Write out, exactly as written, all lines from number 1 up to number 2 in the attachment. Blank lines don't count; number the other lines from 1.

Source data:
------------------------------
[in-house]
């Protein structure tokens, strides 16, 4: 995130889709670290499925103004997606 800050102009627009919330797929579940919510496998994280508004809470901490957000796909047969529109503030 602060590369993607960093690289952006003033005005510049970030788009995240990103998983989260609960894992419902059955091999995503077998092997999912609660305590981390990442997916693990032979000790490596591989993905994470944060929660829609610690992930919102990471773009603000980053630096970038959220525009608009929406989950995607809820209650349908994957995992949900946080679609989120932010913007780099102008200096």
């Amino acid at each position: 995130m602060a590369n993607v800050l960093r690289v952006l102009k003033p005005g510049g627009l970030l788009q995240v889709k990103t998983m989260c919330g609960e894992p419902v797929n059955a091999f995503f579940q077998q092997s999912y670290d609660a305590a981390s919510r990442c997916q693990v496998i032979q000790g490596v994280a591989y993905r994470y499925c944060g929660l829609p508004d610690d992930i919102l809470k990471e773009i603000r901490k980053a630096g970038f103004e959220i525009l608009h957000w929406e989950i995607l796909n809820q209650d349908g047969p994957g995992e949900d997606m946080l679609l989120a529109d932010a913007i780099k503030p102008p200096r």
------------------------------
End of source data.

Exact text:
[in-house]
């Protein structure tokens, strides 16, 4: 995130889709670290499925103004997606 800050102009627009919330797929579940919510496998994280508004809470901490957000796909047969529109503030 602060590369993607960093690289952006003033005005510049970030788009995240990103998983989260609960894992419902059955091999995503077998092997999912609660305590981390990442997916693990032979000790490596591989993905994470944060929660829609610690992930919102990471773009603000980053630096970038959220525009608009929406989950995607809820209650349908994957995992949900946080679609989120932010913007780099102008200096």